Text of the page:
Microsoft announced Monday, April 10, that it will officially acquire Deis, the company responsible for some of the most well-known tools for building and managing applications on top of the open-source Kubernetes container orchestration system.
Microsoft Acquires Deis For Container Innovation
Both companies failed to disclose specific details about the acquisition, including how much Microsoft bought Deis for. The inked deal marks Microsoft's continued interest in container orchestration.
Containers, as Microsoft notes, have been at the forefront of cloud innovation and transformation in years, primarily because the platform allows organizations and enterprises to build, deploy, and move applications to and from the cloud.
"At Microsoft, we've seen explosive growth in both interest and deployment of containerized workloads on Azure, and we're committed to ensuring Azure is the best place to run them," wrote Microsoft in a blog post. To that end, Microsoft has shopped up Deis, describing the company as one that's been "at the center of the container transformation."
For some who might not be aware, Engine Yard already acquired Deis back in 2015, so Microsoft is purchasing it directly from Engine Yard, although it made no mention of such in the official announcement.
Jumping Aboard The Kubernetes Trend
The move further highlights Kubernetes as the de facto choice for container systems, even though Microsoft's own Azure Container service supports all the major container orchestration frameworks. More than anything else, the purchase spells the company's intent to stay shoot atop the Kubernetes trend, especially since containers are rapidly altering and dictating how companies build and deploy their applications.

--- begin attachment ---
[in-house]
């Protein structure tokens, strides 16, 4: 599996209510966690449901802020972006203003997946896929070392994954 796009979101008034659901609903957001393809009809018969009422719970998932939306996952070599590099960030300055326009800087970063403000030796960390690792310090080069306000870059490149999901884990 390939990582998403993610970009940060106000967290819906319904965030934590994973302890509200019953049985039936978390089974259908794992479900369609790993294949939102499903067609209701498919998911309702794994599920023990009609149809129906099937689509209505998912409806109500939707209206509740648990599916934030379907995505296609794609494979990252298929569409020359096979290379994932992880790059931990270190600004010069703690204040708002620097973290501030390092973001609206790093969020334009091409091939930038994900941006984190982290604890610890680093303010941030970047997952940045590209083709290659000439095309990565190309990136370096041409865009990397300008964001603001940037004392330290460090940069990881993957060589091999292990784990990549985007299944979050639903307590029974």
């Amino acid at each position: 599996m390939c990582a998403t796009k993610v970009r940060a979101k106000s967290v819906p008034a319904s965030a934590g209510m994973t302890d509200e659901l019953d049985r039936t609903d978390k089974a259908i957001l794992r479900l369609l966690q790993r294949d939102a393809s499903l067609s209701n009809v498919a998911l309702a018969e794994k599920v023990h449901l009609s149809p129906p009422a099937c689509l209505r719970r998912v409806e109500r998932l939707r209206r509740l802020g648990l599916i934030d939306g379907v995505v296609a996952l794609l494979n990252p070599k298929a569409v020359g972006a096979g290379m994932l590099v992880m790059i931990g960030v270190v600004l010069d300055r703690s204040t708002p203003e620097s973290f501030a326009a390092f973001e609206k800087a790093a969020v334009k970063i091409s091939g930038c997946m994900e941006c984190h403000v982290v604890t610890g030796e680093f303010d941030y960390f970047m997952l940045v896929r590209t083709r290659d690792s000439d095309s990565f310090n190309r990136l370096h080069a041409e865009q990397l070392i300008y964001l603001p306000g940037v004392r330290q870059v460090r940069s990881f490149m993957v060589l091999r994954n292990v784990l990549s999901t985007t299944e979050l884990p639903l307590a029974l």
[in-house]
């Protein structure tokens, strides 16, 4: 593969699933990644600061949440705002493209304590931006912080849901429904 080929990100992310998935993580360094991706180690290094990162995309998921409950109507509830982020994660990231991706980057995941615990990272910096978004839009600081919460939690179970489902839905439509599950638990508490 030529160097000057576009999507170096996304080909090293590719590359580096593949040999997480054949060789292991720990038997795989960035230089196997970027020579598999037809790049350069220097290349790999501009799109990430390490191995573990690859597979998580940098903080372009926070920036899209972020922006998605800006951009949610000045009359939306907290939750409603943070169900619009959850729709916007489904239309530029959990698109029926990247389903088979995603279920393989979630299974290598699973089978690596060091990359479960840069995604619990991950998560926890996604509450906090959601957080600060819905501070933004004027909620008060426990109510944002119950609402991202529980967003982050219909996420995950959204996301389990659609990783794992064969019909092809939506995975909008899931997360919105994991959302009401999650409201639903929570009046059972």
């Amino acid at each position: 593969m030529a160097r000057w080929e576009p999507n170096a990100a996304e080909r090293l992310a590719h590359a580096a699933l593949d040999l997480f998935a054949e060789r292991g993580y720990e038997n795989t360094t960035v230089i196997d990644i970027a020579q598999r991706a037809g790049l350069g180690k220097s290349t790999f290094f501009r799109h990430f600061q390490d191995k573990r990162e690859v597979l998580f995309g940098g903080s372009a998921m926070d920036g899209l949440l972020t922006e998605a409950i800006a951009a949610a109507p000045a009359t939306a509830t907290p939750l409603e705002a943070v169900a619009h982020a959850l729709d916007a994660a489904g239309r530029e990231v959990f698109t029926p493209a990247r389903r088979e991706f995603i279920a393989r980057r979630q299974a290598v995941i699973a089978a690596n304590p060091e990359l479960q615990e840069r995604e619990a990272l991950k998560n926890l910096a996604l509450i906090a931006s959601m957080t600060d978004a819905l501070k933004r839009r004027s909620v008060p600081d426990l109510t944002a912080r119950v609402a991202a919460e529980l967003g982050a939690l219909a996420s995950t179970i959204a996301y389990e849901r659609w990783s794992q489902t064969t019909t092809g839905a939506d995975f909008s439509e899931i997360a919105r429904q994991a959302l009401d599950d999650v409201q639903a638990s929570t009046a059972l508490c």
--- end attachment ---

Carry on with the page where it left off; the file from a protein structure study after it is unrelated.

The purchase is obviously for Microsoft to leverage the technology, but as with any other acquisitions, it entails the talent behind the technology, too. As such, experts with a lot of knowhow on Kubernetes will now be available at Microsoft's disposal.
But What Even Is A Container?
Containers aren't discussed much, but they are incredibly crucial. Developers know all too well about the grab-bag terms: Docker, Kubernetes, Mesos, and a slew of others — but a large group of people don't. Major tech companies the likes of Apple, Google, Amazon, Microsoft seems to have participated in this trend years ago, so what exactly are containers?
For starters, containers pack codes and their dependencies into one container so they can run anywhere, instead of shipping a full operating system and a specific software. Because containers are also typically very small, developers can pack lots of them onto a single computer.
Simply put, containers make it easier for developers to determine if their software will run, irrespective of where it's deployed.
Deis has three key open-source tools for executing Kubernetes deployments: Workflow, Helm, and Steward. Of course, much like the companies similar to it, Deis relies on providing paid support and training for its applications. The company will resume development of these open-source tools even now that it's about to nest at Microsoft's neck of the woods.
Thoughts about Microsoft's decision to acquire Deis? In what ways do you think will this amplify the Kubernetes trend? Feel free to sound off in the comments section below!